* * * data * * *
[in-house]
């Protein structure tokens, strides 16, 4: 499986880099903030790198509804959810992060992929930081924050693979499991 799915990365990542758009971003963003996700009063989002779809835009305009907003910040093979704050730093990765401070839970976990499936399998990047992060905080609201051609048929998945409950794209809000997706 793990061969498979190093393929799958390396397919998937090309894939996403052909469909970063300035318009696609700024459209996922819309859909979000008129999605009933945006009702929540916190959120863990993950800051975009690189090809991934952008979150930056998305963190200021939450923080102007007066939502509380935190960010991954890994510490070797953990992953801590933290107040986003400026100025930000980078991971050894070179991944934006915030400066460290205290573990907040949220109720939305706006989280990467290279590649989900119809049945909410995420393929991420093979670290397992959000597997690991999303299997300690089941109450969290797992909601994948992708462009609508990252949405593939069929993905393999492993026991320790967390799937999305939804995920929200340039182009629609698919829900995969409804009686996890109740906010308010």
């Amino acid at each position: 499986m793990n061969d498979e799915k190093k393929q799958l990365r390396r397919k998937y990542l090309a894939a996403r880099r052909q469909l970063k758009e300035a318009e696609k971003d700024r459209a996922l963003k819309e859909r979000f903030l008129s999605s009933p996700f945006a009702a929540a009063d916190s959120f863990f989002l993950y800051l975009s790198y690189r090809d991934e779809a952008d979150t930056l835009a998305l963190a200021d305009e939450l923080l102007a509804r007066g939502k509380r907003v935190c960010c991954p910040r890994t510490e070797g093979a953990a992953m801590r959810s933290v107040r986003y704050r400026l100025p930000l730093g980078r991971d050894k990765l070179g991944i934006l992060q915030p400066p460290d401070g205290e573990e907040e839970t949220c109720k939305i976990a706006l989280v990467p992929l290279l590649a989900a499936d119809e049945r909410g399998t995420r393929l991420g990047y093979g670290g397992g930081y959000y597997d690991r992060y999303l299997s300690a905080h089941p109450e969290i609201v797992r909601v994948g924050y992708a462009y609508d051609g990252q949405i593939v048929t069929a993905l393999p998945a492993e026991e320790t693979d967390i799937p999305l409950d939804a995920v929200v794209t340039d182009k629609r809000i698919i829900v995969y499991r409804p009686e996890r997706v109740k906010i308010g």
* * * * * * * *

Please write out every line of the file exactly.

[in-house]
């Protein structure tokens, strides 16, 4: 499986880099903030790198509804959810992060992929930081924050693979499991 799915990365990542758009971003963003996700009063989002779809835009305009907003910040093979704050730093990765401070839970976990499936399998990047992060905080609201051609048929998945409950794209809000997706 793990061969498979190093393929799958390396397919998937090309894939996403052909469909970063300035318009696609700024459209996922819309859909979000008129999605009933945006009702929540916190959120863990993950800051975009690189090809991934952008979150930056998305963190200021939450923080102007007066939502509380935190960010991954890994510490070797953990992953801590933290107040986003400026100025930000980078991971050894070179991944934006915030400066460290205290573990907040949220109720939305706006989280990467290279590649989900119809049945909410995420393929991420093979670290397992959000597997690991999303299997300690089941109450969290797992909601994948992708462009609508990252949405593939069929993905393999492993026991320790967390799937999305939804995920929200340039182009629609698919829900995969409804009686996890109740906010308010």
């Amino acid at each position: 499986m793990n061969d498979e799915k190093k393929q799958l990365r390396r397919k998937y990542l090309a894939a996403r880099r052909q469909l970063k758009e300035a318009e696609k971003d700024r459209a996922l963003k819309e859909r979000f903030l008129s999605s009933p996700f945006a009702a929540a009063d916190s959120f863990f989002l993950y800051l975009s790198y690189r090809d991934e779809a952008d979150t930056l835009a998305l963190a200021d305009e939450l923080l102007a509804r007066g939502k509380r907003v935190c960010c991954p910040r890994t510490e070797g093979a953990a992953m801590r959810s933290v107040r986003y704050r400026l100025p930000l730093g980078r991971d050894k990765l070179g991944i934006l992060q915030p400066p460290d401070g205290e573990e907040e839970t949220c109720k939305i976990a706006l989280v990467p992929l290279l590649a989900a499936d119809e049945r909410g399998t995420r393929l991420g990047y093979g670290g397992g930081y959000y597997d690991r992060y999303l299997s300690a905080h089941p109450e969290i609201v797992r909601v994948g924050y992708a462009y609508d051609g990252q949405i593939v048929t069929a993905l393999p998945a492993e026991e320790t693979d967390i799937p999305l409950d939804a995920v929200v794209t340039d182009k629609r809000i698919i829900v995969y499991r409804p009686e996890r997706v109740k906010i308010g």